Building on the philosophies and ideas of the past.
Anuya Barde & Tushita Mehta
To follow the rising modernism occurring around the world, or to create its own identity? – was the dilemma faced by Indian architecture post-independence. India tried to break free of the dominating architecture of the British, without completely renouncing its learnings. People sought inspiration from international styles, inviting architects to establish the foundation of modernism in India.
Foreign architects practicing in India led to the spread of modernist ideas, while Indian architects who had studied abroad brought a fresh perspective, thus shaping Contemporary Indian Architecture. This first generation of architects included Habib Rahman, Achyut Kanvinde and Charles Correa, to mention a few, who influenced others. Elements like reinforced concrete, large glazing, flat roofs, freestanding stairs, cantilevered porches, and cubistic massing were introduced, which became the characteristics of Modern Indian Architecture.
The second generation of architects emerged when Le Corbusier was invited by Prime Minister Jawaharlal Nehru to India. He, along with master architects like Louis I Kahn, brought a more functional and pragmatic approach to Indian Modernism. Their designs complimented traditional Indian aspects, climatic concerns and social contexts. Notable examples of this can be seen in Corbusier’s abstract forms and the play of solid-void which have Indian elements interwoven into them. Le Corbusier’s Assembly Hall in Chandigarh has a roof curved like a cow’s horns, while Louis I Kahn has used the texture of brick in many of his structures. The influence of these masters was carried on and evolved by other Indian architects.
The Post-Independence era saw significant evolution in the Modernist style- from bold and raw to aesthetic and nature harmonizing forms. Modernism became a blend of vernacular and modern architecture, where modern-looking structures embodied a touch of Indianness. Vernacular architecture often served as an inspiration, like in Uttam Jain’s design for the Jodhpur University, in which traditional materials are presented in a modern expression. The Lotus Temple by Fariborz Sahba and the Matrimandir by Roger Anger are structures that can be called modern, with minimal ornamentation and decoration, but their connection to the context makes them traditional. In these years, issues identified in architecture were provided with modernized solutions, while showing the learnings from the past.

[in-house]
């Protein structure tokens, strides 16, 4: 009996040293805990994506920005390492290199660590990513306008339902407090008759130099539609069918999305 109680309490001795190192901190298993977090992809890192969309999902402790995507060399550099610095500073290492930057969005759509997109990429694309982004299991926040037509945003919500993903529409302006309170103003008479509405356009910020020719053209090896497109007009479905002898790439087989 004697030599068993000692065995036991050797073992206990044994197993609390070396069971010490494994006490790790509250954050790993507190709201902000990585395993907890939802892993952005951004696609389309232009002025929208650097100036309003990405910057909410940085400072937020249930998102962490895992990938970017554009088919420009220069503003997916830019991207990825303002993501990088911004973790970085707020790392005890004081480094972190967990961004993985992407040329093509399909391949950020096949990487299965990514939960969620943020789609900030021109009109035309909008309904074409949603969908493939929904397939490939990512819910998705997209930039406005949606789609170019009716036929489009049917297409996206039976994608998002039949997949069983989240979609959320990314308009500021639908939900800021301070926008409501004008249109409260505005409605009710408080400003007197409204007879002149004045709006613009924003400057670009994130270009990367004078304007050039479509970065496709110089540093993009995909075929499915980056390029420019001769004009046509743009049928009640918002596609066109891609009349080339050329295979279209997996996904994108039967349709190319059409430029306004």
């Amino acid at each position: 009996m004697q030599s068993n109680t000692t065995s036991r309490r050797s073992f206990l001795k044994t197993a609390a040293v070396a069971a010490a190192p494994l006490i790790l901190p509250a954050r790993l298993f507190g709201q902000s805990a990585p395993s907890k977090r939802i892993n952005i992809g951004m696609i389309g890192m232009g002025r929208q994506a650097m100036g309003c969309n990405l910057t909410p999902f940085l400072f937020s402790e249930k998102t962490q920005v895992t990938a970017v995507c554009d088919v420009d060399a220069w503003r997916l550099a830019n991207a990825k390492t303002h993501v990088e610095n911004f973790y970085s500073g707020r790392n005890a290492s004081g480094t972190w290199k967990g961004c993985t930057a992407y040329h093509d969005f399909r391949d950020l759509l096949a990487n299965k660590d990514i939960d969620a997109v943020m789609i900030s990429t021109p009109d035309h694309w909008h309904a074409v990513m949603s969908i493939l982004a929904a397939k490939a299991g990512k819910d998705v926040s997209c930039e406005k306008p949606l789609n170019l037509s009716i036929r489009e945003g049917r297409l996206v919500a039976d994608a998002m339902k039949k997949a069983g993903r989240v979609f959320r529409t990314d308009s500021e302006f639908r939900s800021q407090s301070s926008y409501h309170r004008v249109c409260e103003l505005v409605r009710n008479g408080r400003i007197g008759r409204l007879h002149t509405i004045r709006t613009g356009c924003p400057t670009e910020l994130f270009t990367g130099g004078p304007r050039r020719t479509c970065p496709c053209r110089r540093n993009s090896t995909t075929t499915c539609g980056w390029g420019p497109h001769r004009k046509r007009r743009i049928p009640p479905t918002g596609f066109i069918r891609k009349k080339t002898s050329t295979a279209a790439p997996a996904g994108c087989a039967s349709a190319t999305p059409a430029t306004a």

Le-Corbusier once quoted, “Today I am accused of being a revolutionary, yet I confess to having had only one master: the past; and only one discipline: the study of the past.”
The father of modernist architecture, Le Corbusier established his five points of architecture for the creation of space and its form. Unlike the language of architecture before him, where a man was the center of the space, his designs centralized the nature of spaces.
The Modular man created by Le-Corbusier, which was his interpretation of the Vitruvian Man by Leonardo da Vinci, became the basis of his architectural theories. While both are anthropometric human scales; the Vitruvian Man was a proportional perfection while the Modular Man is the normalized version enhanced by the Fibonacci sequence. During the creation of spaces, he restricted the human experience into boxes while prioritizing the nature of space. This disbalance proved his philosophy to be inadequate but served as a catapult for other languages and philosophies to be established.